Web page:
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Euro Truck Simulator 2 by SCS Software was a surprise hit that drew a lot of attention, and begat multiple expansions and content packs. Despite having a very innocuous concept, the presentation and mechanics of the simulation added up to a game that was both fun to play and entertaining to watch. American Truck Simulator is the next in the series of freight hauling games by the same company, and it does a lot of things right as a follow up to the previous title.

Creeping Into Reality - Calendula and the Blurred Line Between Player and Game

February 2, 2016 7:00 AM | Joel Couture

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Calendula begins in a moment when the player isn't expecting it - as soon as it boots, you're playing. There's very, very few games that don't have some sort of title screen or splash image where the game has not yet begun. When you choose to start a game on your computer or stick a disk in your console, the game asks you if you would like to play, load, or fiddle with some options. You haven't started yet in most games, but in Calendula, you're already playing and may not know it.

You may never know it, either, as Calendula purposely keeps the player wondering if they've begun, creating this state where the game exists between reality and its own world.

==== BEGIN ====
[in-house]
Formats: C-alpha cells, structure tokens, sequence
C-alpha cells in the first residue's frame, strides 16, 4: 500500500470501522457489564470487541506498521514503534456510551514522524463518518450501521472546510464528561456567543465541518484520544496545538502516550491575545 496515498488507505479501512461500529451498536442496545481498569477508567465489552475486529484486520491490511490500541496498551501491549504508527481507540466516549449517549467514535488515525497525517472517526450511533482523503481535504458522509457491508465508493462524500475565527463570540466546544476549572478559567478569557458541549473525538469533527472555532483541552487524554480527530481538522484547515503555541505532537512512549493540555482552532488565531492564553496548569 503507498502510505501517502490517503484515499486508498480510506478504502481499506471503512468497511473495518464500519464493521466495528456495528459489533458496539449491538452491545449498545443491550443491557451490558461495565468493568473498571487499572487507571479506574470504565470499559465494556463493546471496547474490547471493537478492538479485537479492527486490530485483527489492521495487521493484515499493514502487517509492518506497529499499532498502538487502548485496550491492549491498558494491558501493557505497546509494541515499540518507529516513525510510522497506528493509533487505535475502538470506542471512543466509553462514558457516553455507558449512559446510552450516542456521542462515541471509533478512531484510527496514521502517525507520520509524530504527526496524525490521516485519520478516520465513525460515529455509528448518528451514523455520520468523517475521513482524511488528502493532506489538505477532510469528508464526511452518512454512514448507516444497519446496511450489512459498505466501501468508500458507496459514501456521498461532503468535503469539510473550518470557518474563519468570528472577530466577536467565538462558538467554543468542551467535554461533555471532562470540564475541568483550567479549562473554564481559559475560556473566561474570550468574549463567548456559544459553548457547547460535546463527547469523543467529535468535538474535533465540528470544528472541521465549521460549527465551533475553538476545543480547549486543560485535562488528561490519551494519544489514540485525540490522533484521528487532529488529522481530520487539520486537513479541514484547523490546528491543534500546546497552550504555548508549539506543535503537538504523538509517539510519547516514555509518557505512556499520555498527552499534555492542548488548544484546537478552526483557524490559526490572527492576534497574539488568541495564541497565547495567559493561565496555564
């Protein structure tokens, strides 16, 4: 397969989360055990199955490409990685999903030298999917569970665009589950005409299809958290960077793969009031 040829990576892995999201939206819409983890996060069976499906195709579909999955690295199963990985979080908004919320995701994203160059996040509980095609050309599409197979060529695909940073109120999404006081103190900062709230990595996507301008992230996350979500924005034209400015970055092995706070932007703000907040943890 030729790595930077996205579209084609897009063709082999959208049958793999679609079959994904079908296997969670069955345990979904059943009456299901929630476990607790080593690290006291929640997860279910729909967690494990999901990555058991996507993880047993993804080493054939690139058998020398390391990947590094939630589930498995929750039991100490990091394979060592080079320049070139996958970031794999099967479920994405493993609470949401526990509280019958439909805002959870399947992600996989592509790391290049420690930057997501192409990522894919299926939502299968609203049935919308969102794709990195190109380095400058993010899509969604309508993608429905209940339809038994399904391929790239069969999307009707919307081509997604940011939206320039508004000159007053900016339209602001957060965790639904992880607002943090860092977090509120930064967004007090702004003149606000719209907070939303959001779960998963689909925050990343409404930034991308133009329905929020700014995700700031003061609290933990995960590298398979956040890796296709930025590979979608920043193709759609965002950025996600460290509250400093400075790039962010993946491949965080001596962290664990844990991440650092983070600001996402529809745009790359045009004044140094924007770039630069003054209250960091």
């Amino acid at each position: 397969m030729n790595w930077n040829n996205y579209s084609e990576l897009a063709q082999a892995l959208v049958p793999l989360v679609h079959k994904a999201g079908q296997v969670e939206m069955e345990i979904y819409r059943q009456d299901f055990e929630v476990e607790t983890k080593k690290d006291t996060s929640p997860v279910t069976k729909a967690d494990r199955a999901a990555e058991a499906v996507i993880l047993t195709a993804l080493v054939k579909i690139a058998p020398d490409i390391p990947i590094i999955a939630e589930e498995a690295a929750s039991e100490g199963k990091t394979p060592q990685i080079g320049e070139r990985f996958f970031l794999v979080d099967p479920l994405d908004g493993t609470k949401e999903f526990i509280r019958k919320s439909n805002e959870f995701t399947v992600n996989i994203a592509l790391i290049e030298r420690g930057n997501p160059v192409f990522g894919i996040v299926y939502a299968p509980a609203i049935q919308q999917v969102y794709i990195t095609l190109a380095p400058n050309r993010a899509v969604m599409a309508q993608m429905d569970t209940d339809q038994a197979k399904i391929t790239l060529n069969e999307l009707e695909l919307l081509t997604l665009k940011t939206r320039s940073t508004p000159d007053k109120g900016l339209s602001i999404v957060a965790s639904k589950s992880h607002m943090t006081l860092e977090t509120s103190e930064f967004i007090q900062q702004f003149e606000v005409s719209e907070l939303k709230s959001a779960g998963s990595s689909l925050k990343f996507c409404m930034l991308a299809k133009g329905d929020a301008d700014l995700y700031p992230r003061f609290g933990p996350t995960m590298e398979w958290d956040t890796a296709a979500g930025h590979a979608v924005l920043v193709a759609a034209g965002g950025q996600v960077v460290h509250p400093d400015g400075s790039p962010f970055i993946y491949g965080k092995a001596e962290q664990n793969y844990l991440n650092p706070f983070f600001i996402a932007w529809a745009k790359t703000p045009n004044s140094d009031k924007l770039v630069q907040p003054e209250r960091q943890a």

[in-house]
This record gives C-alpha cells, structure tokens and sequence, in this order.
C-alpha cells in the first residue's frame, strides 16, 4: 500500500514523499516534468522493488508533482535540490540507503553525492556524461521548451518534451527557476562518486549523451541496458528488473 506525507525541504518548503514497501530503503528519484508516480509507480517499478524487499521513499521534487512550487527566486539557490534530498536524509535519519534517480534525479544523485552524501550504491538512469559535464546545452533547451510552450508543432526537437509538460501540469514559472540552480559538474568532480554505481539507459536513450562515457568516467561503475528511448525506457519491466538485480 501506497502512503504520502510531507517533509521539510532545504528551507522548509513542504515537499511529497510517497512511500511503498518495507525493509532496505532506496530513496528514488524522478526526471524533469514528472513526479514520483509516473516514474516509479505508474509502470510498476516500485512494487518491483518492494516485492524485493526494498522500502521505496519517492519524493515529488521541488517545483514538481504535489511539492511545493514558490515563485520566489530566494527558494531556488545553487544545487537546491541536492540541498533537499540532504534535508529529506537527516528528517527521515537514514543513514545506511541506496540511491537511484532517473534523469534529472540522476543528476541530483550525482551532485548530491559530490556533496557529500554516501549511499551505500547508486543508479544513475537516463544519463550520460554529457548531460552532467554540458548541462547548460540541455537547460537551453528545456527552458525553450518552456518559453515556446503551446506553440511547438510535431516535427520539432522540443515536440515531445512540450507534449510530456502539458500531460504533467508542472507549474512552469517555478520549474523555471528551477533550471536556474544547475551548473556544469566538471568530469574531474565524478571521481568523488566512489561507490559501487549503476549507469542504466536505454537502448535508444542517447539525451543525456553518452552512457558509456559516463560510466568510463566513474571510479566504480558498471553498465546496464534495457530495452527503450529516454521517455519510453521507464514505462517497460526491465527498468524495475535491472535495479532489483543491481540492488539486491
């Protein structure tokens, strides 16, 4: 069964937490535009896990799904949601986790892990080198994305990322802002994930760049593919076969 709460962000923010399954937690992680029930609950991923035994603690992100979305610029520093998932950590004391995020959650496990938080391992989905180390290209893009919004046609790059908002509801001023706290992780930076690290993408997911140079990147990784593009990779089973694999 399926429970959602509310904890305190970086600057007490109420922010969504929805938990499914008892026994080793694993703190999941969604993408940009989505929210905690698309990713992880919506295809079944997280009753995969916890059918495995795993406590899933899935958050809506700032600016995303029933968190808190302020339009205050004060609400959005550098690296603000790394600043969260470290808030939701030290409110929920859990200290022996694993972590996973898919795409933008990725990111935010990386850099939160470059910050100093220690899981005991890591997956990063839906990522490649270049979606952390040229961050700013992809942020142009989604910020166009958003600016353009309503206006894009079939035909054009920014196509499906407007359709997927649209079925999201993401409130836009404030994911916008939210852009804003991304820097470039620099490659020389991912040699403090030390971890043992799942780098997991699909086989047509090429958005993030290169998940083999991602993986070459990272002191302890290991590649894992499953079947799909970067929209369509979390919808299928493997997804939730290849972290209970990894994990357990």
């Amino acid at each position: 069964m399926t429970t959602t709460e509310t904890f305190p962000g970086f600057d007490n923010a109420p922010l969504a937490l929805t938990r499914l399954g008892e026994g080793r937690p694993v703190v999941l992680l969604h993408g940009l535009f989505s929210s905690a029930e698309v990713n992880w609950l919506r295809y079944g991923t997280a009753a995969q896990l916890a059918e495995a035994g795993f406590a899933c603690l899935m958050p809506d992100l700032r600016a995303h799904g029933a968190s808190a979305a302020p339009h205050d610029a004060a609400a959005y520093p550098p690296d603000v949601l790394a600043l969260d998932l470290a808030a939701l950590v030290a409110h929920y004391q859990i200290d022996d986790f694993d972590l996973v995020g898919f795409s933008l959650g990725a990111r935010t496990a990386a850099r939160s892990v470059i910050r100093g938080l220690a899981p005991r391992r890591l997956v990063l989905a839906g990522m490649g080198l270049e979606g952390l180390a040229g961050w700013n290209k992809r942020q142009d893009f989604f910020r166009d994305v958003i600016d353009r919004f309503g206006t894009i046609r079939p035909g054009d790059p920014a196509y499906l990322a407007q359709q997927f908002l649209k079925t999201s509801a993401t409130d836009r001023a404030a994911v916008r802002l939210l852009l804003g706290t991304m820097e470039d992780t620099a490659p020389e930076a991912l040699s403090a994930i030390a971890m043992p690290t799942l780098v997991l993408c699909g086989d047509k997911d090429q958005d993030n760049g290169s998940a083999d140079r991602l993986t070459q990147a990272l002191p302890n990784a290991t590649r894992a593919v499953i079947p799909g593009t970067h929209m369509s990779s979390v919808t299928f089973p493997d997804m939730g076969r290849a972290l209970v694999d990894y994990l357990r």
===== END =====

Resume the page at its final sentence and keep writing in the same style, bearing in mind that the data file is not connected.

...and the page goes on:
Does Microsoft's acquisition of MinecraftEdu signal the return of educational games?

February 1, 2016 10:00 AM | Tim

image.jpgGames may have just overtaken textbooks as the method of choice for students to learn in school. Educators around the world have been using MinecraftEdu - a version of Minecraft built for classrooms - since 2011, with an adoption rate of over 40 countries already and increasing.

Headlines were made when Microsoft bought over Mojang for a sum of USD $2.5 billion in September 2014. But it was only after Microsoft announced the acquisition of MinecraftEdu recently did people begin to realize why the tech giant would spend a large sum of money on acquiring a Swedish company.

Temporarily Turn to a Turn-Based Life of Crime In the Urban Pirate Demo

January 29, 2016 7:00 AM | Joel Couture

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Urban Pirate sounds a little more dangerous than it actually is. While many crime games tend to have you exchanging gunfire with police and running people over with stolen vehicles, turn-based sim Urban Pirate is more into shoplifting cans of pop, buying weed, dumpster diving, and skateboarding in the park. It's all still crime, though, so you'll have to be careful as you live out your life as a hardened public nuisance, dodging cops, detectives, and an overly-zealous swat team.

A demo is available now for those who want to feel the thrills of managing a petty criminal career and hanging out with digital ne'er do wells.